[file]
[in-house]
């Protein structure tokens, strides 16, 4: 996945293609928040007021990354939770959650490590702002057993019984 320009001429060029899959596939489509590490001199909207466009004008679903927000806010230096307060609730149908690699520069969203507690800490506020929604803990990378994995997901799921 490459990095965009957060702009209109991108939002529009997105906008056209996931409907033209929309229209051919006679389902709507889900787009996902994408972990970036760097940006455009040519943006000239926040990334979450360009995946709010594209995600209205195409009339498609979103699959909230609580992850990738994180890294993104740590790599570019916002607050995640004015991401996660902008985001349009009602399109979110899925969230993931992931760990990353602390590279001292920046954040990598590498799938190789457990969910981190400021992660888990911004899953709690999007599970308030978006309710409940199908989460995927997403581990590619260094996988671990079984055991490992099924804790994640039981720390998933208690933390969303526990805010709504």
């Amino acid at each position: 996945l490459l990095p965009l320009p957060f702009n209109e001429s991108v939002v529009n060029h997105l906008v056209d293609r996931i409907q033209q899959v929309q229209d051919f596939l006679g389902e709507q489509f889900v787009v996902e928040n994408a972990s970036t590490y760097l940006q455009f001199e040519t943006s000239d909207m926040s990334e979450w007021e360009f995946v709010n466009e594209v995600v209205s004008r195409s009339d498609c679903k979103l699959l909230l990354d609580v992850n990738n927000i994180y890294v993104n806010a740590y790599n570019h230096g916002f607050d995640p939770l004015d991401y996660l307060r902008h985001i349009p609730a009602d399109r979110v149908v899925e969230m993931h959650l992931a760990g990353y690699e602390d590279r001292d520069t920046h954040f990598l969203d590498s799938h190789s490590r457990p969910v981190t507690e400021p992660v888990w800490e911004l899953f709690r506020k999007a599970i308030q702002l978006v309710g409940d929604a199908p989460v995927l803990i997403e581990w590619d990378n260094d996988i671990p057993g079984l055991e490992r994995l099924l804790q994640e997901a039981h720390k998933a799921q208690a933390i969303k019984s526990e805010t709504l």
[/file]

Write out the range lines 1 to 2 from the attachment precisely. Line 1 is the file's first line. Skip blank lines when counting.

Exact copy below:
[in-house]
């Protein structure tokens, strides 16, 4: 996945293609928040007021990354939770959650490590702002057993019984 320009001429060029899959596939489509590490001199909207466009004008679903927000806010230096307060609730149908690699520069969203507690800490506020929604803990990378994995997901799921 490459990095965009957060702009209109991108939002529009997105906008056209996931409907033209929309229209051919006679389902709507889900787009996902994408972990970036760097940006455009040519943006000239926040990334979450360009995946709010594209995600209205195409009339498609979103699959909230609580992850990738994180890294993104740590790599570019916002607050995640004015991401996660902008985001349009009602399109979110899925969230993931992931760990990353602390590279001292920046954040990598590498799938190789457990969910981190400021992660888990911004899953709690999007599970308030978006309710409940199908989460995927997403581990590619260094996988671990079984055991490992099924804790994640039981720390998933208690933390969303526990805010709504």